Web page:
L.A. Joins Suit Against Franchise Rules


The city of Los Angeles has become the latest jurisdiction to join the suit challenging the Federal Communications Commission's March 5 order that localities must approve franchise applications from new competitors within 90 days.

The L.A. City Council voted May 31 to ask to intervene in the challenge, which was filed in multiple districts of the U.S. Court of Appeals on April 3. The suits have since been consolidated and will be heard in the 6th U.S. Circuit Court of Appeals.

Petitioners argue that the FCC order represents an “abuse of discretion” and violates the U.S. Constitution, the Federal Communications Act and the public notice requirements of the Administrative Procedure Act.

The city's resolution states municipal officials want to prevent the FCC from granting communications companies the right to use local streets and roads without the permission of state or local governments.

The city also wants to preserve benefits it has gained by virtue of local contracts, such as buildouts, free service to local schools and public buildings and reimbursement of regulatory costs, among other things.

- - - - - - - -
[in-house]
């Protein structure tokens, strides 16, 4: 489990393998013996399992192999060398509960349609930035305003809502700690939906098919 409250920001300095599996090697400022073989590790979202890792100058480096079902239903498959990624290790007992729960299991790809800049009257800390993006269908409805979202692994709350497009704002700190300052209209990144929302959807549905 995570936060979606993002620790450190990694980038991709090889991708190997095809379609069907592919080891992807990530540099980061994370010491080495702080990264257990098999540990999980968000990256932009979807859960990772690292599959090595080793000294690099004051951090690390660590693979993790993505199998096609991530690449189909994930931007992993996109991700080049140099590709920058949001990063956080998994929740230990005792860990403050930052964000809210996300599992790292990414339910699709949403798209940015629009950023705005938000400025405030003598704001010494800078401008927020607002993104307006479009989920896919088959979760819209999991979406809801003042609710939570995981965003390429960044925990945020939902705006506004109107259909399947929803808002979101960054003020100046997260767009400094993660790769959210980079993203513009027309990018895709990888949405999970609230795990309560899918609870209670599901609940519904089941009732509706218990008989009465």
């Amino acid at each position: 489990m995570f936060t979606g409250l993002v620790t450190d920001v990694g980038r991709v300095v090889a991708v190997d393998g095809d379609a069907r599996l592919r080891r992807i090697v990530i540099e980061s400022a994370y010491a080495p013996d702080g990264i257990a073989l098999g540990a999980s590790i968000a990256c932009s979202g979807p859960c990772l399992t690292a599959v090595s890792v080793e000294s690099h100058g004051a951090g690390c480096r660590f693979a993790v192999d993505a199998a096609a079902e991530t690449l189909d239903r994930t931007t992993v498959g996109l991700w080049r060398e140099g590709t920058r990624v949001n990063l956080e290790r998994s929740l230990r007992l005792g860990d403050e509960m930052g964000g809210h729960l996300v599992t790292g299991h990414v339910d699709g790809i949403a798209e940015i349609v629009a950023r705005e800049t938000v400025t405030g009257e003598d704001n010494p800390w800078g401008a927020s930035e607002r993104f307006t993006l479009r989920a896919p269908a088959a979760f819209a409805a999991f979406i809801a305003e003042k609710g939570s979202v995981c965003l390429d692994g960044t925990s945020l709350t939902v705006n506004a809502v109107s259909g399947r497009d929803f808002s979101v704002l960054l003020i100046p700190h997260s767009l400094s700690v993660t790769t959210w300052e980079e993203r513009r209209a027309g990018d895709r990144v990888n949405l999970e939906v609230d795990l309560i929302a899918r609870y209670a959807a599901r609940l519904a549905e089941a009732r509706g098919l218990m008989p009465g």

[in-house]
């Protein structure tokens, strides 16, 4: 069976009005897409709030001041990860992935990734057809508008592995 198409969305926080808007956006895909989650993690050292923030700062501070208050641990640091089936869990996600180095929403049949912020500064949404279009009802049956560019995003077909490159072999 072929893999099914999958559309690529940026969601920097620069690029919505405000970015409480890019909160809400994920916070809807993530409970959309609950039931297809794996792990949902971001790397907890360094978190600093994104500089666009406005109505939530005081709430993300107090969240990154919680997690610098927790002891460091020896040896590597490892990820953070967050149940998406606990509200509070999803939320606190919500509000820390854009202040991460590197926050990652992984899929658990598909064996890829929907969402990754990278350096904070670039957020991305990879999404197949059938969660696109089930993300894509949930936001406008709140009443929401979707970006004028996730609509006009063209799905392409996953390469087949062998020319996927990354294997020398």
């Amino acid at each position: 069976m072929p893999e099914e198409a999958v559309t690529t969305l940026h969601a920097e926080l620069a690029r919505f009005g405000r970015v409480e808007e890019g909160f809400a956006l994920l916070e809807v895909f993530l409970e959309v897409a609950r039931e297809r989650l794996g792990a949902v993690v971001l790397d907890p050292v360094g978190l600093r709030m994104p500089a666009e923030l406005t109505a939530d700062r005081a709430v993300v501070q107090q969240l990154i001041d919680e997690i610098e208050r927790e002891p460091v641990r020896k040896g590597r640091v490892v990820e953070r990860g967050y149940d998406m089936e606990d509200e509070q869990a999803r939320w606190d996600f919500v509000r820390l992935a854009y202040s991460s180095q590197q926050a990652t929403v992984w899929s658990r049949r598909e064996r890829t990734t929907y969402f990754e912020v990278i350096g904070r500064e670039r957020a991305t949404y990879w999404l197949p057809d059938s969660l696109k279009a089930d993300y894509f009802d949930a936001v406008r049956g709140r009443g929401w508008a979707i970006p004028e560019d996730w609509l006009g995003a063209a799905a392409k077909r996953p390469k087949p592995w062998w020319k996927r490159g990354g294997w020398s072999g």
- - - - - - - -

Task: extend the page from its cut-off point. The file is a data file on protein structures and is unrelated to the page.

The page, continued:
Attorneys are stacking up on both sides of the issue. The suits were originally filed on behalf of trade groups including the Alliance for Communications Democracy, the Alliance for Community Media, the National Association of Counties, the National League of Cities, the National Association of Telecommunications Officers and Advisors and the U.S. Conference of Mayors. According to the suit docket and attorneys, those petitioners will be joined by intervenors including the National Cable & Telecommunications Association, the states of Hawaii and Wisconsin; the city and county of San Francisco; Anne Arundel County, Md.; New York City; Chicago; Milwaukee, the New York communities of Larchmont, Mamaroneck and White Plains; Tampa, Fla.; and Wilmington, Del.

Petitions to intervene on behalf of the Federal Communications Commission have been filed by the ad hoc telecom manufacturers' coalition; Qwest Communications International; U.S. Telecom, the telephone industry's trade group; Verizon Communications; and AT&T.

The case is still in the pre-trial motion stage.